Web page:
Hay equipment and midsize tractor sales surge

By: Anna Game-Lopata

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Demand for balers, mowers, rakes and tedders is up again after several years in the doldrums, while tractor sales decline slightly

Hay equipment and midsize tractor sales surge
Industry analyst Agriview's report shows hay equipment sales is on the rise while small and large tractor sales is slowing down.

Figures released this week show farmers are buying up big on hay equipment, combine harvesters and mid-sized tractors in the lead up to harvest, while sales of small and large horsepower tractors continue to decline.

Industry analyst Agriview reports 243 balers been sold until the end of September.

The peak industry research body says this figure is a couple of units short on last year, but suppliers and the machinery finance sector confirm enquiries and sales remain robust as harvest approaches.

Combine harvesters are also holding up with over 1000 delivered in 2011 and 2012.

Despite predictions of a fall to about 750 this year, September figures show just a 7 percent decline with sales prospects expected to improve.

Agriview Analyst Alan Kirsten says the industry should expect a big fourth quarter.

"We have to remember that the first quarter of this year was well down across the board due to the prolonged dry summer," Kirsten says.

"September figures, which are very close to last year’s actually represent a big upturn."

Machinery finance provider De Lage Landen adds September was a record month with applications up 25 percent on last year.

National Sales Manager Greg Crawford says October is trending the same way with strong quoting activity.

"There’s definitely more confidence out there," Crawford says.

"Farmers are looking forward to a good harvest, except for those in northern New South Wales and Queensland. It's still dry up there and the outlook isn't so good."

According to Tractor & Machinery Association Executive Director Richard Lewis the spike in demand for hay equipment is good news given the market had been falling in the order of 15-20 percent each year since 2008.

"The acute shortage of hay fodder around the country we’ve seen has started to turn around, with a  relatively wet winter in the high hay areas of Victoria, South Australia and NSW amounting to a good growing season," Lewis says.

"The gear that’s out there now is relatively old so growers are buying new balers or mowers pretty rapidly. [The earlier decline] has just been some pent up demand."

From a suppliers’ perspective, Lewis says a substantial amount of stock has been kept on the ground for a year or two, so dealers are keen to get it out the door.

"This means the pricing of equipment is pretty spectacular.  Cheap finance and discounted hay equipment is the order of the day, so it’s a good time to buy," he says.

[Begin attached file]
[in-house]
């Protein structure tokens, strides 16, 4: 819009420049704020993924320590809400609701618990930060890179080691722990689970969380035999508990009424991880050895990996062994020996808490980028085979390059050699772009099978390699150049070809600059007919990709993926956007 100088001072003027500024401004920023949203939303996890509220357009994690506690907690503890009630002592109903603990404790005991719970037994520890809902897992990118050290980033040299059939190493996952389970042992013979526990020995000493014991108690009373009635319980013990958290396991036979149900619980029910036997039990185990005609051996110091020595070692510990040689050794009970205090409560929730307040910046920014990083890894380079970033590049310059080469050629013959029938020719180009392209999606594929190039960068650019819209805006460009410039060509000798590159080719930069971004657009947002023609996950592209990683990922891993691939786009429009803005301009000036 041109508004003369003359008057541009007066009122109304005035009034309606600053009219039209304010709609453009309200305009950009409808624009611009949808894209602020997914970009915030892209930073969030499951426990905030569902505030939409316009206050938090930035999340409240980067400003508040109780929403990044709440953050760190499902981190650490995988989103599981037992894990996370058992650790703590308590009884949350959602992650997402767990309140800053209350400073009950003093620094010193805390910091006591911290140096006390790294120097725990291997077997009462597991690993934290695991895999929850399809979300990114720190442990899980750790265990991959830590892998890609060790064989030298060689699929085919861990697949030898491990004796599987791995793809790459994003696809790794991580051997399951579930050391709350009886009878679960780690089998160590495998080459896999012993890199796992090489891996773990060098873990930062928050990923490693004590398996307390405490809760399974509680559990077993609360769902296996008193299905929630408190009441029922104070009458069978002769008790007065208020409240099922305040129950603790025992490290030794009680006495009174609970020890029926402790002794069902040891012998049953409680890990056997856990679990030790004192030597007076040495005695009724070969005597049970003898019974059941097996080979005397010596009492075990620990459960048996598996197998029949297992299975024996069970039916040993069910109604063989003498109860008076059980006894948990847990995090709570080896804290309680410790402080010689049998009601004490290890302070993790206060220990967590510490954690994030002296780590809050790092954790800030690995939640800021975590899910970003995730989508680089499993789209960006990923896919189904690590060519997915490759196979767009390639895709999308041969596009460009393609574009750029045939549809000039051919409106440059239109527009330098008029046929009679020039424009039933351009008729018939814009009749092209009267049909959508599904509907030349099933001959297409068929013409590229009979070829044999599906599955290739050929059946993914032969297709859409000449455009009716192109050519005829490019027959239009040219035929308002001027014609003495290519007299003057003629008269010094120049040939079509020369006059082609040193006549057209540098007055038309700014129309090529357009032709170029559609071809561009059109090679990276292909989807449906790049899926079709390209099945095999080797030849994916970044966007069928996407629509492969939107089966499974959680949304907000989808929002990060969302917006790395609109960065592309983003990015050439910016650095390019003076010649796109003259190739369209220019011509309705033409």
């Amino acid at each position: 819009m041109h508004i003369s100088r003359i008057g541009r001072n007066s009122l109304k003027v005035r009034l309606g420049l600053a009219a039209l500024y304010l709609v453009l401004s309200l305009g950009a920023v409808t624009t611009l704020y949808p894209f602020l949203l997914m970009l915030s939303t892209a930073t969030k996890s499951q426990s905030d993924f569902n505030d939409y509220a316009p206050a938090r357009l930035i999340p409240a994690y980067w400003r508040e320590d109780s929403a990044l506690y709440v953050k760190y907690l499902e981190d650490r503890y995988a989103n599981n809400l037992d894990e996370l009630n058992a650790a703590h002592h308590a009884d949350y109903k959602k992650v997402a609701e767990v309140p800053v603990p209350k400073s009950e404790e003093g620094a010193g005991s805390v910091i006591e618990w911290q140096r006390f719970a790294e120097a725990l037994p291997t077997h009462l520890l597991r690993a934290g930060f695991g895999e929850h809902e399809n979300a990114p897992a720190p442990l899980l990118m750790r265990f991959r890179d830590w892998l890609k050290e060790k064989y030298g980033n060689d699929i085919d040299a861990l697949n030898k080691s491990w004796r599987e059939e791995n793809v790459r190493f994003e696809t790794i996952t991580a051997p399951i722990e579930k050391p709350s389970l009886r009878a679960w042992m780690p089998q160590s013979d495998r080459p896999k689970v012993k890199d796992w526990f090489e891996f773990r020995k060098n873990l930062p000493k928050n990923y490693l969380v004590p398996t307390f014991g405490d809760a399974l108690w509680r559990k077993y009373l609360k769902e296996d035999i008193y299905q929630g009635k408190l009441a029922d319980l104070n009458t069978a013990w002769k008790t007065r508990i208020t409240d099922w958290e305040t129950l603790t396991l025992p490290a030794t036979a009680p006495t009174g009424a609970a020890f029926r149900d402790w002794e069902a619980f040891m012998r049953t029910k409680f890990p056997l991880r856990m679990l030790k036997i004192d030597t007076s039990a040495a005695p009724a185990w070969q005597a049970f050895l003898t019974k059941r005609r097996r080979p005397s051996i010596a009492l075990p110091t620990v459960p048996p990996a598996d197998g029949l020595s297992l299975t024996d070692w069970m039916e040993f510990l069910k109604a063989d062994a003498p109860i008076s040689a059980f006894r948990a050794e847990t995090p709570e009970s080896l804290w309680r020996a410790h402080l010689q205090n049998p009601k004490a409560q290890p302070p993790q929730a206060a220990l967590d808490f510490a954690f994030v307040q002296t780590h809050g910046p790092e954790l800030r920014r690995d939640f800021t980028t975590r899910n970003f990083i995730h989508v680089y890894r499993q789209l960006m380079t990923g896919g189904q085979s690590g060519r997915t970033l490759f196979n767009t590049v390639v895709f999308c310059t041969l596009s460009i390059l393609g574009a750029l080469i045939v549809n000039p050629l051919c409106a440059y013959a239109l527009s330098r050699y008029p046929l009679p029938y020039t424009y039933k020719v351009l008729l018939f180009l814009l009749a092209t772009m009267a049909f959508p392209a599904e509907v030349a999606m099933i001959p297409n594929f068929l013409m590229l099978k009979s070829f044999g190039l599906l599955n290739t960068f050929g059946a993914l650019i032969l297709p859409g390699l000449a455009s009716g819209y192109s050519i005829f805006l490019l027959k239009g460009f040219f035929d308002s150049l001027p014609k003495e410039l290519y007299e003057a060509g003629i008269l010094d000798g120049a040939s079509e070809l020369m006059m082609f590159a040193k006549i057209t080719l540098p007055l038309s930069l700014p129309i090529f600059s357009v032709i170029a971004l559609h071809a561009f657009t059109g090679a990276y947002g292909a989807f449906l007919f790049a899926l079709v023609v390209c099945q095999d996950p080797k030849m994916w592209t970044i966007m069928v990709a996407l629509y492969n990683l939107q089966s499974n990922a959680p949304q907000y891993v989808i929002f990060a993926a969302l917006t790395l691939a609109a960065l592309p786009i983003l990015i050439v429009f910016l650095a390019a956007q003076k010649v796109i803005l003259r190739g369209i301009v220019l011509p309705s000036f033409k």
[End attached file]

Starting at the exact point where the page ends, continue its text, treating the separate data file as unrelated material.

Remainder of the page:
"This year all that old stock will clear out, suppliers will offer growers incentives to order early next year and the process will start again. There’s every reason to think that next year will be strong [for hay equipment] as well."

Meanwhile, tractor sales also picked up after a quiet start to the year.

Sales for the first quarter had been 14 percent down on 2012 but by the end of September were only 6 percent behind.

Total sales for the nine months sit at 7769 compared with 8289 in 2012.

Lewis says the downturn on tractor sales should be understood within the context of a market inflated by government incentives to buy.

"The last couple of years have been record years for tractor sales so were coming back to a more ‘average’ level," he says.

Lower and higher horsepower tractors are down but the middle, 100 to 200 horsepower range is up 2 percent at 1362 against 1338 last year.

The industry says it's the first time the market has seen any joy in this sector for some time.

Previously, it was losing out to the 200 horsepower category as farmers upgraded to bigger gear.

Lewis says the spike can be attributed to improvement in the hay and fodder market along with the recent increase dairy pricing bringing about more prosperity in the sector. 

"The first six months was quiet for [mid-range tractor sales], but we always knew there was a bit of growth potential in the market place on the back of an uplift in dairy prices," Lewis says.

He  adds the flip side of a strong Australian dollar for farmers in the market for new machinery is the competitive prices currently on offer.

"No doubt the strength of the dollar is causing pain for farmers who are exporters, but the fact is we import every tractor in the market and have done for the last 30 years," Lewis says.

"The high dollar keeps the price low for imported machinery and tractors haven’t been this cheap in a long, long time."

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